The heat maps of fecal microbiota composition at the phylum, class, order, family, genus, and species levels revealed substantial differences among control hosts and hosts receiving vehicle, CD mouse fecal bacteria, or Non-CD mouse fecal bacteria (Figure 9A9F). Overall, 25 bacteria at 6 levels significantly differed among the 4 groups (Figure 10A10Y). Vehicle-treated pseudo-germ-free mice showed a significant difference in the levels of 21 bacteria (Figure 10A, 10C10I, 10K10R, 10T, and 10V10Y). Although CD and Non-CD mouse fecal microbiota transplants failed to elicit changes in the levels of the phylum Deferribacteres, class Deferribacteres, class Erysipelotrichi, order Deferribacterales, order Erysipelotrichales, family Deferribacteraceae, family Erysipelotrichaceae, genus Desulfovibrio, genus Dorea, genus Helicobacter, genus Mucispirillum, genus Paraprevotella, species Clostridium cocleatum, species Mucispirillum schaedleri, and species Others (<0.5%) (Figure 10A, 10C10F, 10H, 10I, 10N10P, 10R, 10T, 10V, 10X, and 10Y), transplantation did alter the relative abundances of 10 other bacteria (Figure 10B, 10G, 10J10M, 10Q, 10S, 10U, and 10W).

Heatmaps of gut microbiota composition in pseudo-germ-free mice following transplantation from CD and Non-CD diabetic mice. (A) Heatmap (phylum level). (B) Heatmap (class level). (C) Heatmap (order level). (D) Heatmap (family level). (E) Heatmap (genus level). (F) Heatmap (species level).

Figure 9. Heatmaps of gut microbiota composition in pseudo-germ-free mice following transplantation from CD and Non-CD diabetic mice. (A) Heatmap (phylum level). (B) Heatmap (class level). (C) Heatmap (order level). (D) Heatmap (family level). (E) Heatmap (genus level). (F) Heatmap (species level).

Differences in relative abundance of various gut microbes among pseudo-germ-free mice following transplantation from CD and Non-CD diabetic mice. (A–Y) Relative abundance of (A) phylum Deferribacteres (one-way ANOVA; F3,24 = 5.031, p B) phylum Unclassified (one-way ANOVA; F3,24 = 6.608, p C) class Deferribacteres (one-way ANOVA; F3,24 = 5.031, p D) class Erysipelotrichi (one-way ANOVA; F3,24 = 3.345, p E) order Deferribacterales (one-way ANOVA; F3,24 = 5.031, p F) order Erysipelotrichales (one-way ANOVA; F3,24 = 3.345, p G) order Mycoplasmatales (one-way ANOVA; F3,24 = 5.457, p H) family Deferribacteraceae (one-way ANOVA; F3,24 = 5.031, p I) family Erysipelotrichaceae (one-way ANOVA; F3,24 = 3.345, p J) family Prevotellaceae (one-way ANOVA; F3,24 = 9.825, p K) family Mycoplasmataceae (one-way ANOVA; F3,24 = 5.457, p L) family S24-7 (one-way ANOVA; F3,24 = 6.543, p M) genus Clostridium (one-way ANOVA; F3,24 = 10.32, p N) genus Desulfovibrio (one-way ANOVA; F3,24 = 3.552, p O) genus Dorea (one-way ANOVA; F3,24 = 4.82, p P) genus Helicobacter (one-way ANOVA; F3,24 = 4.677, p Q) genus Mycoplasma (one-way ANOVA; F3,24 = 5.457, p Mucispirillum (one-way ANOVA; F3,24 = 3.575, p S) genus Oscillospira (one-way ANOVA; F3,24 = 5.053, p T) genus Paraprevotella (one-way ANOVA; F3,24 = 4.656, p U) genus Unclassified (one-way ANOVA; F3,24 = 3.379, p V) species Clostridium cocleatum (one-way ANOVA; F3,24 = 12.09, p W) species Desulfovibrio C21 c20 (one-way ANOVA; F3,24 = 5.486, p X) species Mucispirillum schaedleri (one-way ANOVA; F3,24 = 3.575, p Y) species Others ( (one-way ANOVA; F3,24 = 7.748, p P P P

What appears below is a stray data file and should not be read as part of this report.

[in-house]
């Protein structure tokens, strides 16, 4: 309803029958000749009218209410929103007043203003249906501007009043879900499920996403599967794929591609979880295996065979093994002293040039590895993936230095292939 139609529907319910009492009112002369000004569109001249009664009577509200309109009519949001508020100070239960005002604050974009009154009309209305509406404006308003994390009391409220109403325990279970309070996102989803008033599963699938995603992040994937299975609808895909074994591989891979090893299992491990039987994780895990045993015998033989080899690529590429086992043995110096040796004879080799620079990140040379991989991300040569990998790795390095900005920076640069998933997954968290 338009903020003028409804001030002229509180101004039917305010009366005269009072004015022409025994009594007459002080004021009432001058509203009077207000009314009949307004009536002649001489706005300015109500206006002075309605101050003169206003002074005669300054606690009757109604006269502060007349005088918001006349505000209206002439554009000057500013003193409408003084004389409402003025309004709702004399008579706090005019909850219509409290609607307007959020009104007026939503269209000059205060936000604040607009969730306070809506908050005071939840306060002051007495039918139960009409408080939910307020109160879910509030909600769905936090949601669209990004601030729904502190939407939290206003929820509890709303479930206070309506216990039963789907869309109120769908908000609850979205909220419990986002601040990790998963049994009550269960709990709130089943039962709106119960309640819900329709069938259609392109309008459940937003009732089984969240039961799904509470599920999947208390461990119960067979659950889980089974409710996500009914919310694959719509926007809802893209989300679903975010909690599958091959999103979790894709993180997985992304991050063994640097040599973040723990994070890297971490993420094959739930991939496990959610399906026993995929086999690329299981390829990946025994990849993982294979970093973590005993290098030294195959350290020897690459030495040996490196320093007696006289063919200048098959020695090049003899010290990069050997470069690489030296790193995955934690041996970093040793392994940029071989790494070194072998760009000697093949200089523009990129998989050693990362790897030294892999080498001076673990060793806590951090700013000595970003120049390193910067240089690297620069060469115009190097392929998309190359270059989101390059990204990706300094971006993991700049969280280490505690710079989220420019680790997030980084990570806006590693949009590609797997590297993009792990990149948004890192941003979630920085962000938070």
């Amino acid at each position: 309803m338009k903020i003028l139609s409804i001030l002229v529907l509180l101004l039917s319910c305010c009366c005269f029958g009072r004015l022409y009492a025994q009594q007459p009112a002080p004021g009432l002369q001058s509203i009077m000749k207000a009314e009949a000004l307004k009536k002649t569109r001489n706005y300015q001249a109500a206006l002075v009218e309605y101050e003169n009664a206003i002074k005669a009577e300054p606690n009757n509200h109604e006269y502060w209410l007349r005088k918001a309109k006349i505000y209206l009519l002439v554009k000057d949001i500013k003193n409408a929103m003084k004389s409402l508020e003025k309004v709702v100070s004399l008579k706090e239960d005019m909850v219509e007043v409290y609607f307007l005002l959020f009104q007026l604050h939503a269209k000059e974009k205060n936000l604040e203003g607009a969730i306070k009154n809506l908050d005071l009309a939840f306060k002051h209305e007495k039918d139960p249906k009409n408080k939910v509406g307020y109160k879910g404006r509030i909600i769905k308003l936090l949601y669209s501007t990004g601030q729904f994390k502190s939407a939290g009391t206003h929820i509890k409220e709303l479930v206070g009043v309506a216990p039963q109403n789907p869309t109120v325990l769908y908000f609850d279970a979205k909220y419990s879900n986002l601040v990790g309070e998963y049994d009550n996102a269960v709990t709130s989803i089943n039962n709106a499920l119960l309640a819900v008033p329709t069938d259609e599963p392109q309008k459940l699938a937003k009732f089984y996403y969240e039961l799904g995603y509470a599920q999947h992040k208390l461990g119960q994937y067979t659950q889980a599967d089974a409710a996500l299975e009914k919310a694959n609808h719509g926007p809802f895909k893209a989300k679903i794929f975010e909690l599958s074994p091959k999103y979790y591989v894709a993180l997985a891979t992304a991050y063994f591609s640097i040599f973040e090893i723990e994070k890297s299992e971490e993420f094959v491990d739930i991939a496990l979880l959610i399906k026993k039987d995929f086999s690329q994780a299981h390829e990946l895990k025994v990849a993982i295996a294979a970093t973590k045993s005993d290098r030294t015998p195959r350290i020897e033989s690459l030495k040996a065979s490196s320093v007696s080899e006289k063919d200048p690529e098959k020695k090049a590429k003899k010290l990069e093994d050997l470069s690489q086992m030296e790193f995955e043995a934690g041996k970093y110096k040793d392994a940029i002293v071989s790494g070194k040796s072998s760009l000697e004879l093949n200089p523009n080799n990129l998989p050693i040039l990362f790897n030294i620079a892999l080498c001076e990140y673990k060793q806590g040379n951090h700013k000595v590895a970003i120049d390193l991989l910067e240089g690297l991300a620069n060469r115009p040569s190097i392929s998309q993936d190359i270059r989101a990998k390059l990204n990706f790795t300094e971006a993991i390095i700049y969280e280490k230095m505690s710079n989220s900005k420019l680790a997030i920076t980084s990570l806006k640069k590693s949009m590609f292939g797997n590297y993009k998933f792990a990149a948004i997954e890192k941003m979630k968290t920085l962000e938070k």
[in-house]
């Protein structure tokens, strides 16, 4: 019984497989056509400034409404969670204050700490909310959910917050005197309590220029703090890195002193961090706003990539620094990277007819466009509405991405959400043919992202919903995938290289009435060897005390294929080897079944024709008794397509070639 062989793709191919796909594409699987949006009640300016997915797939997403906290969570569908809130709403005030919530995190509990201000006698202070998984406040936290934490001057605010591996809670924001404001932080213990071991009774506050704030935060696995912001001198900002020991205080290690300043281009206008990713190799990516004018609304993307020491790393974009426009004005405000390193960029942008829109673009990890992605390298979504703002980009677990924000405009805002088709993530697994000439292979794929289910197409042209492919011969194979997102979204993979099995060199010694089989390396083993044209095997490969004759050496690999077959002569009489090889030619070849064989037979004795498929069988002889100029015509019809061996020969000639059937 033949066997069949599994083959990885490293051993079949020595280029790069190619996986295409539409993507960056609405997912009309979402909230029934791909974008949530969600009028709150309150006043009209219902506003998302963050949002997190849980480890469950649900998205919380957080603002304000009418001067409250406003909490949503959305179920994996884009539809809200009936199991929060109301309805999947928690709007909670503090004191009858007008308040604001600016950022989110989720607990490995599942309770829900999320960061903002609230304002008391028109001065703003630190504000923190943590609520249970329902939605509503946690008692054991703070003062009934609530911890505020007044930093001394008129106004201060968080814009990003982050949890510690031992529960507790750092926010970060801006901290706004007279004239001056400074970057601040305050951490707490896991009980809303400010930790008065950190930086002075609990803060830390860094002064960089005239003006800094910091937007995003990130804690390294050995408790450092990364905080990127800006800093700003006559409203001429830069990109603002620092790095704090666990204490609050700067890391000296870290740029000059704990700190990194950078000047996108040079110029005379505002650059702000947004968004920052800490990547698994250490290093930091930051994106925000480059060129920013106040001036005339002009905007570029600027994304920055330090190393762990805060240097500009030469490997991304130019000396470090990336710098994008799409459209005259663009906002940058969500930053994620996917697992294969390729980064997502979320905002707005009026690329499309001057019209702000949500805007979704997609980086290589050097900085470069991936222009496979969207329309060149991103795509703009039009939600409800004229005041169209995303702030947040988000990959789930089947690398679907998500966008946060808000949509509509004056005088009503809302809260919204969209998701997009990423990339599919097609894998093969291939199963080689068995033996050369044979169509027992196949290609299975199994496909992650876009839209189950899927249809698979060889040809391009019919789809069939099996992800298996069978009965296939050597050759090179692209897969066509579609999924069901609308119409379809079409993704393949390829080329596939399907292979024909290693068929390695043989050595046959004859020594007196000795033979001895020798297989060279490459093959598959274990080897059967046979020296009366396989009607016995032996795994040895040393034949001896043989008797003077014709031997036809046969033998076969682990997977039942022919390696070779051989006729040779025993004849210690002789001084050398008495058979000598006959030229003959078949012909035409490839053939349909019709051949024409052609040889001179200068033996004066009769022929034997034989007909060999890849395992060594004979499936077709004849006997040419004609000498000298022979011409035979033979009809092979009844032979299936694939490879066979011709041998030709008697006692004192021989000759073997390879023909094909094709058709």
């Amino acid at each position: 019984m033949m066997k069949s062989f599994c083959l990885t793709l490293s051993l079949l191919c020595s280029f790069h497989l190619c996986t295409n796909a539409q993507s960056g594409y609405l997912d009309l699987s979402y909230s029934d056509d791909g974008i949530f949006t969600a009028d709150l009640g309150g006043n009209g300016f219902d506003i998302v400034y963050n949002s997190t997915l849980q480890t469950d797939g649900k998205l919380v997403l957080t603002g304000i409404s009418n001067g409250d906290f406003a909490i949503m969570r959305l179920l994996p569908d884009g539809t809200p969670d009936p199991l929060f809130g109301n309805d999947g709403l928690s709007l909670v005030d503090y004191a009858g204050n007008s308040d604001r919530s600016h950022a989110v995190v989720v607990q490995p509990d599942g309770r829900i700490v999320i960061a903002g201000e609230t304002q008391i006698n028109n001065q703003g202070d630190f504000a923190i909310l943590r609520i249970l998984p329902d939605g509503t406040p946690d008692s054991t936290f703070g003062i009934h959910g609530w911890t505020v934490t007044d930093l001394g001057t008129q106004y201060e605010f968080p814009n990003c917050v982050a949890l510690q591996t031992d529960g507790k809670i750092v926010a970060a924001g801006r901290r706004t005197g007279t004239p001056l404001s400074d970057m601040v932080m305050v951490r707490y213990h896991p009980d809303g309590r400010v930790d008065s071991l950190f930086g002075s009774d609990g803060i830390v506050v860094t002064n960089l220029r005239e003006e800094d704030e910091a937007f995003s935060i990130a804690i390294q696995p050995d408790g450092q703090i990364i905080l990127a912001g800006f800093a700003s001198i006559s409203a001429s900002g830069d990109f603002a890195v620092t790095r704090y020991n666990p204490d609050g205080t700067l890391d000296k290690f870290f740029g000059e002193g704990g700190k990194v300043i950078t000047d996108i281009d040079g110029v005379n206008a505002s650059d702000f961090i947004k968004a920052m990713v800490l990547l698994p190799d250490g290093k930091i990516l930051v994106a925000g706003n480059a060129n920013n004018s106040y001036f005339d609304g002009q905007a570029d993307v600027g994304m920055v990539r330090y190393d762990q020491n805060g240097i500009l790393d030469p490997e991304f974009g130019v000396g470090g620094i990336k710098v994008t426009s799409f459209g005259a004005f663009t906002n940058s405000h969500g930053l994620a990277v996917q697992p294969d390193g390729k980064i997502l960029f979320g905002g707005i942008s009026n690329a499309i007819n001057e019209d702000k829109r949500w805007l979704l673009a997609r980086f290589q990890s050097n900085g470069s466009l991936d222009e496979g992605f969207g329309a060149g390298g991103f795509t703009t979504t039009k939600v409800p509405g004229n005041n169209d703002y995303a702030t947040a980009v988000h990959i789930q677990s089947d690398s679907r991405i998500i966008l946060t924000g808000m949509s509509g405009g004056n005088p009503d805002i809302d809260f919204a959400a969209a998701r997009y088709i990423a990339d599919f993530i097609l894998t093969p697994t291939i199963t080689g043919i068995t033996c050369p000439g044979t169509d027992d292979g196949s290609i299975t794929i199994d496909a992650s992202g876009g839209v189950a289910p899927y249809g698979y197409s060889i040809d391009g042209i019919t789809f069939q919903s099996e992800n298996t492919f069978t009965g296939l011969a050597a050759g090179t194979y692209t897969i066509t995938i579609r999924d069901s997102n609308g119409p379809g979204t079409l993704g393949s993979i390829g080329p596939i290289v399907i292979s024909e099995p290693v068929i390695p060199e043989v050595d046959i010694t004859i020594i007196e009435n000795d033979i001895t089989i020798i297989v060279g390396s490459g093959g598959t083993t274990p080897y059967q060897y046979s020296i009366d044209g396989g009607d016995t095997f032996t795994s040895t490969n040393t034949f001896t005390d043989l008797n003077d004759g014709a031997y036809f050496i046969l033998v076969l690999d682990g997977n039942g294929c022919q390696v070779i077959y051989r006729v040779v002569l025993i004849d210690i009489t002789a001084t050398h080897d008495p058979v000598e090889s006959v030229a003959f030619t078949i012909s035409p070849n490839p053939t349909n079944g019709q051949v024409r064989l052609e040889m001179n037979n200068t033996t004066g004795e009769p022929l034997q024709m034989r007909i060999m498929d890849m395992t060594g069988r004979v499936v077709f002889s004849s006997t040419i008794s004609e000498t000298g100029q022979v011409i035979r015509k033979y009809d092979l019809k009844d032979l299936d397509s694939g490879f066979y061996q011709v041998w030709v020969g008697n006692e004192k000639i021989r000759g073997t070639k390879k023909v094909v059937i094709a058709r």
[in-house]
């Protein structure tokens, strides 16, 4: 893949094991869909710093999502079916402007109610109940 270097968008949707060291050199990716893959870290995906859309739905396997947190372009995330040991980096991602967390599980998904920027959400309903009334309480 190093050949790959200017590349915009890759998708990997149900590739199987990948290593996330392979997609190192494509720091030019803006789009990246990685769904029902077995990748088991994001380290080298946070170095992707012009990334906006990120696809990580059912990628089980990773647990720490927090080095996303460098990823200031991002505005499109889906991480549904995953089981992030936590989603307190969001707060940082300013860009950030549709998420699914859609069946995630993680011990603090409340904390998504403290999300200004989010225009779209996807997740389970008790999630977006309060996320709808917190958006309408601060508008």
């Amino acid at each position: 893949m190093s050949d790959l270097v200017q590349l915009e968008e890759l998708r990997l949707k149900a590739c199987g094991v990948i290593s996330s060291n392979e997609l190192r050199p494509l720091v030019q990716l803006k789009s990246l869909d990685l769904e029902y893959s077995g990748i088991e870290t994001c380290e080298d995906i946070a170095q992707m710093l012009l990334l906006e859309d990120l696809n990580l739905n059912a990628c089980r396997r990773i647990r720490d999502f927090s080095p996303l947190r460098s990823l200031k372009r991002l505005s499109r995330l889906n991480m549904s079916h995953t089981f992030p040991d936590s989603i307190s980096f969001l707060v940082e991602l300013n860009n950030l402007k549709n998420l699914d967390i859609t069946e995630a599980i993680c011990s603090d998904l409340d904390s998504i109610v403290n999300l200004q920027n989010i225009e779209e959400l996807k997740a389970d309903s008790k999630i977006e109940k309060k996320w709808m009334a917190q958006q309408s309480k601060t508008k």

Figure 10. Differences in relative abundance of various gut microbes among pseudo-germ-free mice following transplantation from CD and Non-CD diabetic mice. (AY) Relative abundance of (A) phylum Deferribacteres (one-way ANOVA; F3,24 = 5.031, p < 0.01), (B) phylum Unclassified (one-way ANOVA; F3,24 = 6.608, p < 0.01), (C) class Deferribacteres (one-way ANOVA; F3,24 = 5.031, p < 0.01), (D) class Erysipelotrichi (one-way ANOVA; F3,24 = 3.345, p < 0.05), (E) order Deferribacterales (one-way ANOVA; F3,24 = 5.031, p < 0.01), (F) order Erysipelotrichales (one-way ANOVA; F3,24 = 3.345, p < 0.05), (G) order Mycoplasmatales (one-way ANOVA; F3,24 = 5.457, p < 0.01), (H) family Deferribacteraceae (one-way ANOVA; F3,24 = 5.031, p < 0.01), (I) family Erysipelotrichaceae (one-way ANOVA; F3,24 = 3.345, p < 0.05), (J) family Prevotellaceae (one-way ANOVA; F3,24 = 9.825, p < 0.001), (K) family Mycoplasmataceae (one-way ANOVA; F3,24 = 5.457, p < 0.01), (L) family S24-7 (one-way ANOVA; F3,24 = 6.543, p < 0.01), (M) genus Clostridium (one-way ANOVA; F3,24 = 10.32, p < 0.001), (N) genus Desulfovibrio (one-way ANOVA; F3,24 = 3.552, p < 0.05), (O) genus Dorea (one-way ANOVA; F3,24 = 4.82, p < 0.01), (P) genus Helicobacter (one-way ANOVA; F3,24 = 4.677, p < 0.05), (Q) genus Mycoplasma (one-way ANOVA; F3,24 = 5.457, p < 0.01), ® genus Mucispirillum (one-way ANOVA; F3,24 = 3.575, p < 0.05), (S) genus Oscillospira (one-way ANOVA; F3,24 = 5.053, p < 0.01), (T) genus Paraprevotella (one-way ANOVA; F3,24 = 4.656, p < 0.05), (U) genus Unclassified (one-way ANOVA; F3,24 = 3.379, p < 0.05), (V) species Clostridium cocleatum (one-way ANOVA; F3,24 = 12.09, p < 0.001), (W) species Desulfovibrio C21 c20 (one-way ANOVA; F3,24 = 5.486, p < 0.01), (X) species Mucispirillum schaedleri (one-way ANOVA; F3,24 = 3.575, p < 0.05), and (Y) species Others (<0.5%) (one-way ANOVA; F3,24 = 7.748, p < 0.001). Data are shown as mean ± SEM (n = 7 individual samples/group). *P < 0.05, **P < 0.01 or ***P < 0.001. ANOVA: analysis of variance; CD: cognitive dysfunction; CONT: control; N.S.: not significant; SEM: standard error of the mean.